Friday, August 11, 2006

Suicide by Cancer

Why does an active or passive roll in their own death make a difference to us?

Ophelia, our favourite Shakespearian crazy girl, jumped into the river and allowed the water to come to her when jilted by Hamlet. She is blameless for her death both because she was crazy and because she took no active roll in drowning. Instead, if memory serves, she sang as she slowly sunk into the water. Her suicide was a passive act, and therefore we hold her blameless.

Juliet stabbed her self upon learning of Romeo’s demise. Albeit distraught with grief, she still took the dagger in hand, and with a few poetic words, plunged it into her heart. She may have been crazy with teenage despair, but that is no excuse for the simple selfishness of suicide. Her death was all her own, she actively took her own life. We blame her for her selfishness.

You might remember, not long ago, I met a man with cancer. Instead of surgery, he decided to let the cancer kill him slowly over the course of 2 to 4 years of pain and suffering. The surgery would have been simple if done soon after the diagnosis, but instead he decided to die by cancer. There is something about this that angered me. I still feel dirty when I think about it, and I think I know why.

I hold people accountable for their actions. Not all actions, of course. I acknowledge that people are as they are made; given a similar history people can develop similar personalities. But I still believe that a person has a choice to how they react to their situation. I feel that given time, a person can over come their past conditioning and choose to be the person they want to be. And I believe that suicide is suicide – no matter how it is accomplished.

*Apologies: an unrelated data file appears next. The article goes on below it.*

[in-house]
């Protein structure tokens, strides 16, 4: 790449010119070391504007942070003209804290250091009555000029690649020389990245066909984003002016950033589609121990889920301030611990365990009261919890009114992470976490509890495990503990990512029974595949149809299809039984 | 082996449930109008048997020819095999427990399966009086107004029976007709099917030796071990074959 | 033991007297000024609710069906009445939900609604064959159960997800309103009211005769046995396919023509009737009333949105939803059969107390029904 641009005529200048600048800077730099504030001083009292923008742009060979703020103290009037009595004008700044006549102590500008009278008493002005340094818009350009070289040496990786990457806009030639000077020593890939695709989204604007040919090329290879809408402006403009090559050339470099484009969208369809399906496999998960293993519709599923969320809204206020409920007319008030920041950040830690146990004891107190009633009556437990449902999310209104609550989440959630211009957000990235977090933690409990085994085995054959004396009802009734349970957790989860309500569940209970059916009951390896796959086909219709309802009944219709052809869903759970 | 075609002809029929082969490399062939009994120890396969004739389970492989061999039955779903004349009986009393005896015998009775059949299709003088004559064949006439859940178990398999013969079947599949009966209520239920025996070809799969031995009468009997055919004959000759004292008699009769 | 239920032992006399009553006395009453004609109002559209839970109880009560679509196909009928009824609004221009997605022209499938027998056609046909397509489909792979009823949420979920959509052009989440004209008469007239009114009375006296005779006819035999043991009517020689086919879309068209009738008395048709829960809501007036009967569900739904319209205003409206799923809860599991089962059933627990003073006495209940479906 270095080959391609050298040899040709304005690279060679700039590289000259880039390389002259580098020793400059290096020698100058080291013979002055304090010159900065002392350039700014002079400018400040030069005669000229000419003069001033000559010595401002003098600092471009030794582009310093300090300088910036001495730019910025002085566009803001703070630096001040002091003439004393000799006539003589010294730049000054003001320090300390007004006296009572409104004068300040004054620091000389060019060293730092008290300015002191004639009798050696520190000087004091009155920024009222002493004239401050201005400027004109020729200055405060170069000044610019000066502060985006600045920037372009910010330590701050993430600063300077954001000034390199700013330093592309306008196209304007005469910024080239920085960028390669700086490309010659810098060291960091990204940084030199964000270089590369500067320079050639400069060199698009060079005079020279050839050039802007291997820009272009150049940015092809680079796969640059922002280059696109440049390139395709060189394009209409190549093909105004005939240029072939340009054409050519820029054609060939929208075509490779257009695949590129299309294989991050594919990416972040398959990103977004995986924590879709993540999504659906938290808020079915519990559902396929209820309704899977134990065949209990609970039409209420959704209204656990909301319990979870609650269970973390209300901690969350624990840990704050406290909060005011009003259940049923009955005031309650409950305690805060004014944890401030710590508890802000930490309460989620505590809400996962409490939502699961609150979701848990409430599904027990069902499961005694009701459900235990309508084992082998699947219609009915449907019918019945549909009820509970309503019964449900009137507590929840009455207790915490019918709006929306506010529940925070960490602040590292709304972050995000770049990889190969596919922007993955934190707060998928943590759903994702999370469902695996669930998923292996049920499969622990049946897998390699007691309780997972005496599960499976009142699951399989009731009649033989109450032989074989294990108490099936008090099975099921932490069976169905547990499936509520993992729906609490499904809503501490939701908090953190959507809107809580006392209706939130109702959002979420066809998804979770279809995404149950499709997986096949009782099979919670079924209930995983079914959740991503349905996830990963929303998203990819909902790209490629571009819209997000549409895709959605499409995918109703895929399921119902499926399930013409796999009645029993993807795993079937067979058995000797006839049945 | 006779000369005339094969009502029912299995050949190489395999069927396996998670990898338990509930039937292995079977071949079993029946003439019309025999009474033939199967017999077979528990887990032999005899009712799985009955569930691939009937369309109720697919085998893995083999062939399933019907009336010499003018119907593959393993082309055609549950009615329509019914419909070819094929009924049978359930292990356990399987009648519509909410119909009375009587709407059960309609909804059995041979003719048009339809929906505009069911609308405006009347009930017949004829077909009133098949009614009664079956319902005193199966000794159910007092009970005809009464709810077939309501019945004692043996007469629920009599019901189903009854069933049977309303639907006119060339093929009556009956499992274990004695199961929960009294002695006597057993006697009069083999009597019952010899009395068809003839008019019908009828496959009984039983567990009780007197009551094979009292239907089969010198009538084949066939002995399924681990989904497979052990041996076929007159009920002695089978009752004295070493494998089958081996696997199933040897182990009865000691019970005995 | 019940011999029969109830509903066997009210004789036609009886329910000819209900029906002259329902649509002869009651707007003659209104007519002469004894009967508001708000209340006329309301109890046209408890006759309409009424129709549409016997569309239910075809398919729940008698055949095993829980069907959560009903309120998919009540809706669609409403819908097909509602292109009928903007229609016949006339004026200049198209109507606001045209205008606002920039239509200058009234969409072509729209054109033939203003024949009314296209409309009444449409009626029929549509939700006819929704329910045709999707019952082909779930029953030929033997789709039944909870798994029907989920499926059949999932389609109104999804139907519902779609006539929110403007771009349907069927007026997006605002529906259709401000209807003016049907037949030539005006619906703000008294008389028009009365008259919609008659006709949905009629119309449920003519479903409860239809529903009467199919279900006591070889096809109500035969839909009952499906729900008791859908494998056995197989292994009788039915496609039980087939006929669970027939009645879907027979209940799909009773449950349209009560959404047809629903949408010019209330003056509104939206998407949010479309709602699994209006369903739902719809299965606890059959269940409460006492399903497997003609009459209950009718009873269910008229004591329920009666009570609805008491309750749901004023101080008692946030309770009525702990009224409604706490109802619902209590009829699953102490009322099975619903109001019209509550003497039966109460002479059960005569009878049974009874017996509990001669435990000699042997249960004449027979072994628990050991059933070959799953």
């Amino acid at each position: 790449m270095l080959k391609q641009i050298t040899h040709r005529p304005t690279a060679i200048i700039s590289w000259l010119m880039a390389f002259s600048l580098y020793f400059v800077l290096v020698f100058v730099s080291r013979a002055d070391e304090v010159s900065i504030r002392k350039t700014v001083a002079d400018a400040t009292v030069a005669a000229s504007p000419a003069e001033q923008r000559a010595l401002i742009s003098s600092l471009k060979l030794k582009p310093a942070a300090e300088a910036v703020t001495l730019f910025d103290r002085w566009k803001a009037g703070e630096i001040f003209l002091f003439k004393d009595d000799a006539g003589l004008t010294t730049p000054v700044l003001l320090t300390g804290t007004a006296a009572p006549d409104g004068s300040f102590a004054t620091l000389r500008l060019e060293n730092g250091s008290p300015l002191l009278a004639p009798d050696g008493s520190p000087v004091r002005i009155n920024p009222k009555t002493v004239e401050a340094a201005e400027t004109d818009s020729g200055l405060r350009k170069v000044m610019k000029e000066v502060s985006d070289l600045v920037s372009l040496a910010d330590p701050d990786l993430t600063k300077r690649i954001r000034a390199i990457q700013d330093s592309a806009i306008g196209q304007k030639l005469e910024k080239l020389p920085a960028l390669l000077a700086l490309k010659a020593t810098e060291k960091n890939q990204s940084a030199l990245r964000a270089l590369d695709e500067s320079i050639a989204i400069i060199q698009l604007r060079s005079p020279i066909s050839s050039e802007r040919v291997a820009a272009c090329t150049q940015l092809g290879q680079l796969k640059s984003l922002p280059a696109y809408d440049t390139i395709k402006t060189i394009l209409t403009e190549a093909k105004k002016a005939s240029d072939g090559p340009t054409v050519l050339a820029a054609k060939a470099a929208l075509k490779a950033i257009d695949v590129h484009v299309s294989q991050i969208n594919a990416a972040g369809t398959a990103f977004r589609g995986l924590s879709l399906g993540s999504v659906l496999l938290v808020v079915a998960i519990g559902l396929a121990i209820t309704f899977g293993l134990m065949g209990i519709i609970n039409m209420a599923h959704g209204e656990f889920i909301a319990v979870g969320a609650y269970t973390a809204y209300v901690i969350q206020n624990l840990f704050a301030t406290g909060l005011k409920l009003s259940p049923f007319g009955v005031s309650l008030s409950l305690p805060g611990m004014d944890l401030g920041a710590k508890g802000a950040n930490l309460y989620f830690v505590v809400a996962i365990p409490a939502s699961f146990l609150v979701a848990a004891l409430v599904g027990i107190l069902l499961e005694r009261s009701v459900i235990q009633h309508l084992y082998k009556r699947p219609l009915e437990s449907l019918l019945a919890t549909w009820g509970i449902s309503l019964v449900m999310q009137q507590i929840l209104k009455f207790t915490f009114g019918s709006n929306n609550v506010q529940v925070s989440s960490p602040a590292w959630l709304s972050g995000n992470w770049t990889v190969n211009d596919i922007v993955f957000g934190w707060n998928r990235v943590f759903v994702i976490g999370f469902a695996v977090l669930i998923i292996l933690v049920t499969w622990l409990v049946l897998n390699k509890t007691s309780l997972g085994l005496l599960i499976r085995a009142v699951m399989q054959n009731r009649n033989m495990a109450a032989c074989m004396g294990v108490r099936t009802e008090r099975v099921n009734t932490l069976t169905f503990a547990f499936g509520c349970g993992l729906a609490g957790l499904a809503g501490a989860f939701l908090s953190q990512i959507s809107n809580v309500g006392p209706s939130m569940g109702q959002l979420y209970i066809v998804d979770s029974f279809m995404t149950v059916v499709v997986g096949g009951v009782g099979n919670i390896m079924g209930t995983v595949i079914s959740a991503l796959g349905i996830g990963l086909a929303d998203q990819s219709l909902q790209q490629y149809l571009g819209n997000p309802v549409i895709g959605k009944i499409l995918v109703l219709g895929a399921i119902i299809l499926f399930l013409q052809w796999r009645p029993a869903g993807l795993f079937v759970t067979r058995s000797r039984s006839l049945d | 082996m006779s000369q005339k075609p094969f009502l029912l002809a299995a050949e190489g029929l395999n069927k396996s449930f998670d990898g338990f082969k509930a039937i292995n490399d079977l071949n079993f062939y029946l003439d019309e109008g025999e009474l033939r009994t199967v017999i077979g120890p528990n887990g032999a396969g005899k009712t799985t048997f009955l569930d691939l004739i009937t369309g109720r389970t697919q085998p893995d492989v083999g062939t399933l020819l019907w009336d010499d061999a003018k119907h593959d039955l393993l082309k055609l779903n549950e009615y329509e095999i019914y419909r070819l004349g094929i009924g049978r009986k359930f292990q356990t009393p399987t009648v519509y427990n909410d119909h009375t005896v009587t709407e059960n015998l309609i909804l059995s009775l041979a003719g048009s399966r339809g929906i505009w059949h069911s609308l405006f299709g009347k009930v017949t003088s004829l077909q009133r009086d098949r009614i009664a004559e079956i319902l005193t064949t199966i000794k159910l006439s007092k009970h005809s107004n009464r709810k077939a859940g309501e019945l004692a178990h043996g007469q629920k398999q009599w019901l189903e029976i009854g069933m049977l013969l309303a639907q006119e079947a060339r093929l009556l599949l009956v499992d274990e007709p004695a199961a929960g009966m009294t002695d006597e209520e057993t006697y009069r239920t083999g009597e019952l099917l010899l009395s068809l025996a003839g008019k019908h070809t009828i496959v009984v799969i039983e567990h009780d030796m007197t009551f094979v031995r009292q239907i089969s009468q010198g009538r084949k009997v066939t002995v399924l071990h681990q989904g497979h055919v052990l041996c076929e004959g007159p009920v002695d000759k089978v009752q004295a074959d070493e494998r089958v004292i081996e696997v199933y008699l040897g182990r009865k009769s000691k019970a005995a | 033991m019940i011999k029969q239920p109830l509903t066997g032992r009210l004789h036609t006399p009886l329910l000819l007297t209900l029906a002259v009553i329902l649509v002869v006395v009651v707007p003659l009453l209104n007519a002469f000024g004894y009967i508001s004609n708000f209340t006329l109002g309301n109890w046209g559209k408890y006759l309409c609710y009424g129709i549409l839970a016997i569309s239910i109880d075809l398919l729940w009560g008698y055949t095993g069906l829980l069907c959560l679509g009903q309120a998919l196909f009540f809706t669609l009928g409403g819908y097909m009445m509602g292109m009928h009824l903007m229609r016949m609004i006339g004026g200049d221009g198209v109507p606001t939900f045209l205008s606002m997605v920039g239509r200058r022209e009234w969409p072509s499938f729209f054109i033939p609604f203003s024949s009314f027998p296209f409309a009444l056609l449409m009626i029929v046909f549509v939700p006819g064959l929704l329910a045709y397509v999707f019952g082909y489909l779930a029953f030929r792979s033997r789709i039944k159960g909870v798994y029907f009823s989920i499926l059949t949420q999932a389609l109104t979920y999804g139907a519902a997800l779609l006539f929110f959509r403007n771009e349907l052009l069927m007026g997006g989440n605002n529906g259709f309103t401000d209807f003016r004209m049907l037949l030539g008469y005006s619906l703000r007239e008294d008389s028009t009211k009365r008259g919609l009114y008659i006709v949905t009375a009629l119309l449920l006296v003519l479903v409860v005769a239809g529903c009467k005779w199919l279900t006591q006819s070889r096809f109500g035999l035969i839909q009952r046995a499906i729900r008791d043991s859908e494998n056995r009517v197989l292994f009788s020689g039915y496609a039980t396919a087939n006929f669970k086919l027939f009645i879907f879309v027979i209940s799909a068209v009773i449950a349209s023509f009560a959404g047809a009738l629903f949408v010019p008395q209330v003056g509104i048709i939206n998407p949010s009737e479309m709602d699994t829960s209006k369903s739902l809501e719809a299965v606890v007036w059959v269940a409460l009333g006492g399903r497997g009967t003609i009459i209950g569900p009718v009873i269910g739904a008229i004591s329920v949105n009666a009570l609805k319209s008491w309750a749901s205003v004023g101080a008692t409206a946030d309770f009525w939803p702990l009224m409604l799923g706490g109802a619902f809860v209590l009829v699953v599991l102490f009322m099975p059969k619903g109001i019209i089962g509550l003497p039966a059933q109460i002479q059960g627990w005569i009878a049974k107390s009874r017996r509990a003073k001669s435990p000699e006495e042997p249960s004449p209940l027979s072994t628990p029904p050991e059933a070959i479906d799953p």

But then again, perhaps it doesn’t matter. Perhaps this world is something other than we imagine it. But I would like to believe that it is something more than just prep work for deciding which afterlife you get to experience. I want the world to be something more than just an illusion. At times I have fought so hard to stay in it, both against the world and against my own inclinations. How can someone be so selfish to exit this world by their own hand?

3 comments:

unenlightened said...

Well you've been very busy since I last passed by. We ethicists (is that a word?) like to make rules and definitions and know in advance what is right and wrong. But if you look at the way everyone always works, it always actually goes the other way to what it seems; you have to keep tweaking your rules and definitions to take account of this situation which you hadn't thought of but which you can see straight away should go one way but is sent the other by your current morality. But if you could work it all out in advance without having to live your life... Mostly suicide is selfishness and of an irrevocable kind which makes it particularly nasty; yet 'Greater love hath no man than this, that a man lay down his life for his friend.' My position is simple, if it's selfish it's wrong, if not, not. Because my criterion is internal it is rather hard to judge others (but I often manage anyway) so you would have to tell me why this guy refused treatment and whether he felt anyone would mind his death etc. Did you tell him you did?